Moot Court on the Rationing of Health Care
Feb 27, 2010
Follow Similar Programs
A moot court hearing was held testing the constitutionality of rationing health care in a hypothetical case of a non-citizen being denied a life-saving vaccine. The case of Obasanjo v. Morrison
postulated a massive .. Read More
A moot court hearing was held testing the constitutionality of rationing health care in a hypothetical case of a non-citizen being denied a life-saving vaccine. The case of Obasanjo v. Morrison postulated a massive outbreak of the “Simian” influenza in 2020. With the vaccine in short supply, Congress passed a law that gave priority to administer the vaccine to health care workers, pregnant women, and children without making any reference to citizenship. The Arizona state legislature interpreted the law to grant the state authority to impose a citizenship based priority for the vaccine. Isoke Obasanjo was an immigrant who lawfully resided in the U.S. for two years and was recently granted asylum. At two months pregnant she went to a clinic in Tucson to get vaccinated but was turned away because she was not a U.S. citizen. Pepperdine University Dean Kenneth Starr represented Ms. Obasanjo and Georgetown Law Professor Nina Pillard represented the state of Arizona.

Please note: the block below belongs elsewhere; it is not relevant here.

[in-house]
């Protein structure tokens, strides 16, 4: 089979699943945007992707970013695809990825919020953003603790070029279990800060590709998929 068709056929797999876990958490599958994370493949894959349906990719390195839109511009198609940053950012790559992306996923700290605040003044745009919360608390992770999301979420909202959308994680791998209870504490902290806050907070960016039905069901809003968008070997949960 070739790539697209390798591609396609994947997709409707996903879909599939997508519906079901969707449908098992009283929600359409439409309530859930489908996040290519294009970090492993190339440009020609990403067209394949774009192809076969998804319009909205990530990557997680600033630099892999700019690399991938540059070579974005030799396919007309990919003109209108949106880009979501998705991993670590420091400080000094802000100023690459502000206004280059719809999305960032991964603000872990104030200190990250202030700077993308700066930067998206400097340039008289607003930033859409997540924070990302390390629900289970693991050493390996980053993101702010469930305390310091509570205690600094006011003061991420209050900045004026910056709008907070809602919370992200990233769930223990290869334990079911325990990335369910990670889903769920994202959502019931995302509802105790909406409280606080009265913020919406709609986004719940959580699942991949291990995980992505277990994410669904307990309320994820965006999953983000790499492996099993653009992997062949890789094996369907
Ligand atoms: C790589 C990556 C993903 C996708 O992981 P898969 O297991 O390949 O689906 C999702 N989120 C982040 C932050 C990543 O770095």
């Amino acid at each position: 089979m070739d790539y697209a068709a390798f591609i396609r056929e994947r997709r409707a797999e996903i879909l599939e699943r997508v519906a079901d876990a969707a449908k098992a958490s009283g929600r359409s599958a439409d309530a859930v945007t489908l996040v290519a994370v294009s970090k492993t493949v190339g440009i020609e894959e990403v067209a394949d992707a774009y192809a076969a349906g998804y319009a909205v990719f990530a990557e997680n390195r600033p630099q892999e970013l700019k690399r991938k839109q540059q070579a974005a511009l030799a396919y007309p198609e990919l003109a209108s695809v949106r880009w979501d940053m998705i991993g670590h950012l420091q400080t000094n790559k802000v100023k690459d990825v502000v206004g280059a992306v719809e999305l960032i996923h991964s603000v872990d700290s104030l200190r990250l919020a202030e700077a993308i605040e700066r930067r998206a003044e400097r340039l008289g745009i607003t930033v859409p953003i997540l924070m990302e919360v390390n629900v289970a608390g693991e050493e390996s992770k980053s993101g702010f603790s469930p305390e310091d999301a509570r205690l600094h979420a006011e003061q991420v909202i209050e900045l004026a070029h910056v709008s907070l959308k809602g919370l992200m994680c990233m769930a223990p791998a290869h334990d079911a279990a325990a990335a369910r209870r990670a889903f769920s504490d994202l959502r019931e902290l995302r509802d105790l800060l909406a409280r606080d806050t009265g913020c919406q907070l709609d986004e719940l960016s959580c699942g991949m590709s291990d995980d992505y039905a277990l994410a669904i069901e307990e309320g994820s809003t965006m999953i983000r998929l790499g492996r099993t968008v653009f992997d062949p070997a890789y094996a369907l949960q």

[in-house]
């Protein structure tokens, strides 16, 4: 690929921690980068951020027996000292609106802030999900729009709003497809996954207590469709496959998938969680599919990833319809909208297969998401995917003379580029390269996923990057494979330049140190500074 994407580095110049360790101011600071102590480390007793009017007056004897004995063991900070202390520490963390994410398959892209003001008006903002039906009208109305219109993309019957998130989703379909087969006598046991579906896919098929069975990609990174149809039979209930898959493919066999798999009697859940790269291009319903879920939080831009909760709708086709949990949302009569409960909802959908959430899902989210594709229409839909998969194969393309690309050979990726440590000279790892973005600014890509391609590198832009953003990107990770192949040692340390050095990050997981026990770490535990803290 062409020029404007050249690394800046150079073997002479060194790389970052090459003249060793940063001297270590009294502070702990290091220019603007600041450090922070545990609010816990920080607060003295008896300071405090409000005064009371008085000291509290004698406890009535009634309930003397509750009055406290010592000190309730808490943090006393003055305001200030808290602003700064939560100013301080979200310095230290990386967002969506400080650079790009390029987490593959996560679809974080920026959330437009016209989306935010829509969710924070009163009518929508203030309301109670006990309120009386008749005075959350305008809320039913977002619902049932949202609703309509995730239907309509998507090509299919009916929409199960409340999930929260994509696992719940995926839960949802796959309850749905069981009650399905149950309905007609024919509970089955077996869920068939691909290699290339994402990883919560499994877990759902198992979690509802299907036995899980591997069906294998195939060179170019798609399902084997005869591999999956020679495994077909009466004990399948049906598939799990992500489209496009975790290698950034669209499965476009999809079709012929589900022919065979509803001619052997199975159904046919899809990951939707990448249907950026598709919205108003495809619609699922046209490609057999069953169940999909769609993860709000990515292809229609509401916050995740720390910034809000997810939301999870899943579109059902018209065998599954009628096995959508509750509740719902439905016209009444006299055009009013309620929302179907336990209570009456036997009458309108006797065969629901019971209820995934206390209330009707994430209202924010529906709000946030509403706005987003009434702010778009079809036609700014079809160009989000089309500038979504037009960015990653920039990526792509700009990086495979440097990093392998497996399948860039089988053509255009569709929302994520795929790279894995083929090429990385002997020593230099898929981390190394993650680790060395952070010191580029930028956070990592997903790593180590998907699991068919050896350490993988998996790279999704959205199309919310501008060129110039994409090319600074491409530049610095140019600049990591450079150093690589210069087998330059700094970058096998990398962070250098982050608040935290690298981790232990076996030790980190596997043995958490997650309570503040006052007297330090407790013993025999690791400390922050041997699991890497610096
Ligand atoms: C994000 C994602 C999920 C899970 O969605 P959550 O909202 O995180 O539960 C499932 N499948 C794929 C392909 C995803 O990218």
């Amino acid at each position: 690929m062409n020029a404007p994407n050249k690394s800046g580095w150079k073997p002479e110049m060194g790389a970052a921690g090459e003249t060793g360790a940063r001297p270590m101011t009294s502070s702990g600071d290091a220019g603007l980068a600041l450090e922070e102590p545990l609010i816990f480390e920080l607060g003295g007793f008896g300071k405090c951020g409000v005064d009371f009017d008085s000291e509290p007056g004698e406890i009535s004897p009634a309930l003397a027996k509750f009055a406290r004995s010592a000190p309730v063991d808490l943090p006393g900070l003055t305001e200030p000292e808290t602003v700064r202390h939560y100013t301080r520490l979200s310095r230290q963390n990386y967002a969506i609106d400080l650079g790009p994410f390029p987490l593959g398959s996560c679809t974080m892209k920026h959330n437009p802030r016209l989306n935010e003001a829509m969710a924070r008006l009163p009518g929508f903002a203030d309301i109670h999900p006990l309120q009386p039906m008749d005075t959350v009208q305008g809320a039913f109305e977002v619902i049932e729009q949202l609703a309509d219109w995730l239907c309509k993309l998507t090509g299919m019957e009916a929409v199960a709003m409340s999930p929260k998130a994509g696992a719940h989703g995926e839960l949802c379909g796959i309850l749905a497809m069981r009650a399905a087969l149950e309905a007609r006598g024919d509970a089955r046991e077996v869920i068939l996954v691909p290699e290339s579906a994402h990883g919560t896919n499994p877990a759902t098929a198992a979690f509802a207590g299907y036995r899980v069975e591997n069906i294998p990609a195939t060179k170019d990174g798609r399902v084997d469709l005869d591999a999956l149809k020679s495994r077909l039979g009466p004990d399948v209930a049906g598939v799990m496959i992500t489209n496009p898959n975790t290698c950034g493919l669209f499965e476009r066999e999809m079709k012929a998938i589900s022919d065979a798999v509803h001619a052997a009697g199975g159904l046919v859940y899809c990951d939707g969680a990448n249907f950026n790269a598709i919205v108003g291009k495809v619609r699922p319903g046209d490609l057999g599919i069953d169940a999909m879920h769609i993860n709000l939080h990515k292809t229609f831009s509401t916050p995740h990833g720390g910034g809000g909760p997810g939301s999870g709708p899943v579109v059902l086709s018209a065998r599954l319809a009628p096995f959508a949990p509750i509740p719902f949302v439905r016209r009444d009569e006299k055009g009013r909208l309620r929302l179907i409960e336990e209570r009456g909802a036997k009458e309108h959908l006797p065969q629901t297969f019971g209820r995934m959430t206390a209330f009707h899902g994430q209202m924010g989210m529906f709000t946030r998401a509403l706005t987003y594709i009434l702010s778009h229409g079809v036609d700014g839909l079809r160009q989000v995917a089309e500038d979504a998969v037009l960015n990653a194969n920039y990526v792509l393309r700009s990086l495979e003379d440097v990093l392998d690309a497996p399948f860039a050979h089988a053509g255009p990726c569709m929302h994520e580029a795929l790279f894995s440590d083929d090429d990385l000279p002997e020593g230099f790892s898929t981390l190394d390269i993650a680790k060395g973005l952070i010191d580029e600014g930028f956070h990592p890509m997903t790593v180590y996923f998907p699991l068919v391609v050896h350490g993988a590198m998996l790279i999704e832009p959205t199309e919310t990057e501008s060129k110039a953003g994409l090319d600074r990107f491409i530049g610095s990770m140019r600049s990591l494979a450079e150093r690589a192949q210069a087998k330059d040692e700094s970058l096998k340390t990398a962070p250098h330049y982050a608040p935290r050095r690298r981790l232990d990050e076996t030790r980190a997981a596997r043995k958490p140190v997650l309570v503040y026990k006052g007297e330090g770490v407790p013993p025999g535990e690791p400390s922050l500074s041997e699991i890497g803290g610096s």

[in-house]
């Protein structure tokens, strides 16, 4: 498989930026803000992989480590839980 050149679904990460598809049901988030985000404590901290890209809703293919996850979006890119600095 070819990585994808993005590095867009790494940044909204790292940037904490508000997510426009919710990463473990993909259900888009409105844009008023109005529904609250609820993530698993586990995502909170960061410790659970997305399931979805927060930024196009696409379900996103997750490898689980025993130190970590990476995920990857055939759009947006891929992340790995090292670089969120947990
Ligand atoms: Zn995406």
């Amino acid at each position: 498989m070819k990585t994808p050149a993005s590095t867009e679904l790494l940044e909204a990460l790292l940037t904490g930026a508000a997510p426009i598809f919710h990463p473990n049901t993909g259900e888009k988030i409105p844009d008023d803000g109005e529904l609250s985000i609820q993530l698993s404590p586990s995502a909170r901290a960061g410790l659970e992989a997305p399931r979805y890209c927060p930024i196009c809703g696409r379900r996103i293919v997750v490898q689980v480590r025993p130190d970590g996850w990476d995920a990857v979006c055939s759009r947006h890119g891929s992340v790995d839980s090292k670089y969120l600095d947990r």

“A Moot Court: Rationing Health Care” was a program of the fourth annual Peter Jennings Project for Journalists and the Constitution held by the National Constitution Center in Philadelphia. It took place on Saturday, February 27, 2010, at 1:00 p.m. in the Ceremonial Courtroom of the United States District Court for the Eastern District of Pennsylvania.